Sir John Houghton on climate change,science and religion / Junior high science whizzes / Phone-in: GenealogyMay 31, 2010 1:40 PM
- Sir John Houghton suggests that people stop selecting only the data which reinforce their view when it comes to Climate Change
What We Know and What We Believe: For many, there is no balance between faith and scientific evidence. The scientist might dismiss notions of heaven or hell for lack of evidence. A creationist interpreting the Bible in a particular way will reject the theory of evolution.
But Sir John Houghton's scientific and religious tendencies reinforce one another.
Sir John was co-chair of the Nobel Prize-winning Intergovernmental Panel on Climate Change scientific assessment working group. He was professor in atmospheric physics at the University of Oxford, and founder of the Met Office's Hadley Centre, the UK's foremost climate change research facility.
But Sir John is also chairman of the John Ray Initiative, an organisation dedicated to "connecting Environment, Science and Christianity". He was in the Maritimes to receive an honourary degree from Dalhousie University.
Since that was one of those occasions when he appears before young people, Costas asked him whether men and women of that generation feel they can have a direct effect on climate change issues - or that the important decisions are still made by their elders.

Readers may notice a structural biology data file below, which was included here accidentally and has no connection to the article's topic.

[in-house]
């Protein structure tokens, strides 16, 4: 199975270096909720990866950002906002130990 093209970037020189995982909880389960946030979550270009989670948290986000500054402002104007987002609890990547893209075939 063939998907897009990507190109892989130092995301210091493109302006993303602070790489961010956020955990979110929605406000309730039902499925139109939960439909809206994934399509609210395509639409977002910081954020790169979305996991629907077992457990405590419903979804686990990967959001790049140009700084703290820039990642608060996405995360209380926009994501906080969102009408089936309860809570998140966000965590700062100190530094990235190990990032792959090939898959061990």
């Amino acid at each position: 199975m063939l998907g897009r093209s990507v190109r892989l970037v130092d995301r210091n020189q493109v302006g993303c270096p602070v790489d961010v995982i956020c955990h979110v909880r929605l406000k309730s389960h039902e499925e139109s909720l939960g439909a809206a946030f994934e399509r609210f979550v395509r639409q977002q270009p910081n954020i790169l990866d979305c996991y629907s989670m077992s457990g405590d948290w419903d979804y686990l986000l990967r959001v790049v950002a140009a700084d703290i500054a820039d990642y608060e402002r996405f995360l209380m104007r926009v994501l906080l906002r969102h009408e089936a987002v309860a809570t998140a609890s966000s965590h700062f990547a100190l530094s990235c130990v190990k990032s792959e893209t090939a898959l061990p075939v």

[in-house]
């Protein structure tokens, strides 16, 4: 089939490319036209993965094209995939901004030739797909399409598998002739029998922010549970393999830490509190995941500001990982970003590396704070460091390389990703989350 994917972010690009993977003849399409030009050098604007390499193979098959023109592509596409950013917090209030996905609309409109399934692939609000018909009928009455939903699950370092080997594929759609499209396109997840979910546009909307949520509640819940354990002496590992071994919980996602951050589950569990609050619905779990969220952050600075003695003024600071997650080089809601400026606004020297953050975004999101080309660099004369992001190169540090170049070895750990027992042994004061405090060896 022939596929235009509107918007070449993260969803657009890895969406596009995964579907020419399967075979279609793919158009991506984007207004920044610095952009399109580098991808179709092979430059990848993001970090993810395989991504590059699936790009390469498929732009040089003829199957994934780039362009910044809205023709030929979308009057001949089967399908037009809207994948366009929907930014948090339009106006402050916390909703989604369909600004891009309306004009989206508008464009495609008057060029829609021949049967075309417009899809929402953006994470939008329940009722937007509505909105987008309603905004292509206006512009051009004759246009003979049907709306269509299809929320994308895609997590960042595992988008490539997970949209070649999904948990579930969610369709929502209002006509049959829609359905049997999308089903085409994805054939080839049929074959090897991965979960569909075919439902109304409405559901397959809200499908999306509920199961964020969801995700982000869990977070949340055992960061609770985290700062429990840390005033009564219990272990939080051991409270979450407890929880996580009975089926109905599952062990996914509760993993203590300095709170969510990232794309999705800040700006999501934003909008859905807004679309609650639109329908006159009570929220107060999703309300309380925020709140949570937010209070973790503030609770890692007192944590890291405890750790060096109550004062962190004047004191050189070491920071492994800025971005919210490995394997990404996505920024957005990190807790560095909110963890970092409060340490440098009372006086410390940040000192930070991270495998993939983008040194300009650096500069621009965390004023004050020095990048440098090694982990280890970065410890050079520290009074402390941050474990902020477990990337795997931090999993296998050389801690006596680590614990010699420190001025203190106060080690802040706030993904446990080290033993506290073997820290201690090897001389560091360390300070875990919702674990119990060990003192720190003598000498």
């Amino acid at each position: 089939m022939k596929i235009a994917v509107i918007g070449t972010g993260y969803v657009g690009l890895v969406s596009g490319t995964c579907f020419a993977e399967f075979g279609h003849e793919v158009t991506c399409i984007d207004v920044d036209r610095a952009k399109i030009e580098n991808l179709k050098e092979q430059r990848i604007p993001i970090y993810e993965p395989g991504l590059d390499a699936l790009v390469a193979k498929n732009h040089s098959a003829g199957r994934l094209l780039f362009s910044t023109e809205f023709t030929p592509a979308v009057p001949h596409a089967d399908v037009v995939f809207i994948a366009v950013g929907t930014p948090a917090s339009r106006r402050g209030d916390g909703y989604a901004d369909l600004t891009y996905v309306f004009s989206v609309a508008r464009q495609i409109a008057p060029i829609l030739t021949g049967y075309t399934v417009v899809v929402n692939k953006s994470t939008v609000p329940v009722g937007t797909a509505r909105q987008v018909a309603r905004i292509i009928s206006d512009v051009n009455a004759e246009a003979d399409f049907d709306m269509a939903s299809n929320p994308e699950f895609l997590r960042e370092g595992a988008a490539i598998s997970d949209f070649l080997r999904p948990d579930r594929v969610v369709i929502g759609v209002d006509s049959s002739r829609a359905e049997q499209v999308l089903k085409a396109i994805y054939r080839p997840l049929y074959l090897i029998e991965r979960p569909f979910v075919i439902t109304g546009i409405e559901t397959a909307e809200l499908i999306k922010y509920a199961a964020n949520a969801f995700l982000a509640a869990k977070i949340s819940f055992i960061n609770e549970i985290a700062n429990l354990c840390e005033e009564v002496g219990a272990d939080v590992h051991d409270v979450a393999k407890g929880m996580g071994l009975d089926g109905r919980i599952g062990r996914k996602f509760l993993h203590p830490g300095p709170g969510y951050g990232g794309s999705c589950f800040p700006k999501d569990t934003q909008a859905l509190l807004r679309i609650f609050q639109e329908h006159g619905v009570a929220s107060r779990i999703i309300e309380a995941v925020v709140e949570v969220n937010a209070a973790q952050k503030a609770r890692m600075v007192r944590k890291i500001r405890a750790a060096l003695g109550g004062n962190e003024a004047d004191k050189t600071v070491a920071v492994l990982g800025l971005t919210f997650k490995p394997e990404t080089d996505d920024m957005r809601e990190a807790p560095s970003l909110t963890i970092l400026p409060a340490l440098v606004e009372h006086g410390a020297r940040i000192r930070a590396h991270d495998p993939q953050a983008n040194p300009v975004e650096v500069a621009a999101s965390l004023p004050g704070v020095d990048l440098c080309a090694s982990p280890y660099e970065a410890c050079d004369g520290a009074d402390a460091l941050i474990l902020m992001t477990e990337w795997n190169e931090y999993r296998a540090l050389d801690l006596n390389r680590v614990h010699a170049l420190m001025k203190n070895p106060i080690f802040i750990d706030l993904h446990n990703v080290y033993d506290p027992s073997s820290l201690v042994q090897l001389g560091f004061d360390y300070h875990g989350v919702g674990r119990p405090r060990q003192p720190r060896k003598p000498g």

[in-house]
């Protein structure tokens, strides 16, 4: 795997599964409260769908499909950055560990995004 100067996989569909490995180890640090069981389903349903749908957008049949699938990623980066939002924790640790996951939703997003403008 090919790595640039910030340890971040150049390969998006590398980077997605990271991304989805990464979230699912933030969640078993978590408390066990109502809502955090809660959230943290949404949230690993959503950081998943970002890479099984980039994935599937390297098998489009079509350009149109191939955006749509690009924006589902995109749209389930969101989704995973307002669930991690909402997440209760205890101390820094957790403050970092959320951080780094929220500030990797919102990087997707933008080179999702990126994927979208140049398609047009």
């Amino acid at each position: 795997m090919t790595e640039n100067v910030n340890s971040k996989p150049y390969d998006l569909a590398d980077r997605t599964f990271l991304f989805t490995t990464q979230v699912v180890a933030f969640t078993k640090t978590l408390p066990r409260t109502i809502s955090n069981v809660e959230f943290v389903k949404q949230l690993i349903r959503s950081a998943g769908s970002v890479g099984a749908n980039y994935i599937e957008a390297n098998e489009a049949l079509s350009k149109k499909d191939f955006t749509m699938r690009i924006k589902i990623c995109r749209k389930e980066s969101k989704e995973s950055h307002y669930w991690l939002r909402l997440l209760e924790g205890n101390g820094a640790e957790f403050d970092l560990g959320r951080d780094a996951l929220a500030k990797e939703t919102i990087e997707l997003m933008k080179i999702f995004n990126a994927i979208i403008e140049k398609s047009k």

Pop Quiz: Which area of the brain is involved in processing a visual stimulus ? What are the prime factors of 260? Which two senses involve input from our ears? What kinds of particles make up an atom?
Time's up. How did you do? Do you think you did as well as the junior high students in a recent competition ?
It was called the All Science Challenge. It's hosted by universities across Canada and it came to Dalhousie University in Halifax for the first time last week. Freelancer Shaina Luck was there to see the teams battle it out, and she dropped in to tell us what she saw
New Country, Old Country: Can you imagine Samuel de Champlain wading ashore to found a settlement and declaring that the place would be known as Stuttgart? Would a party of rugged Highlanders from Ross and Cromarty name their settlement Marseilles ?
Not a chance.
Place names often - but don't always - give hints as to where the people who settled there came from. For example, Dumfries in New Brunswick was settled by Scots Lowlanders, Inverness in Cape Breton by Highland Scots. Kinkora, in Prince Edward Island, recalls Kincora in Ireland.
Terry Punch explained why taking a close look at place names can be helpful when you're trying to trace your ancestors. He also answered all your genealogical questions.
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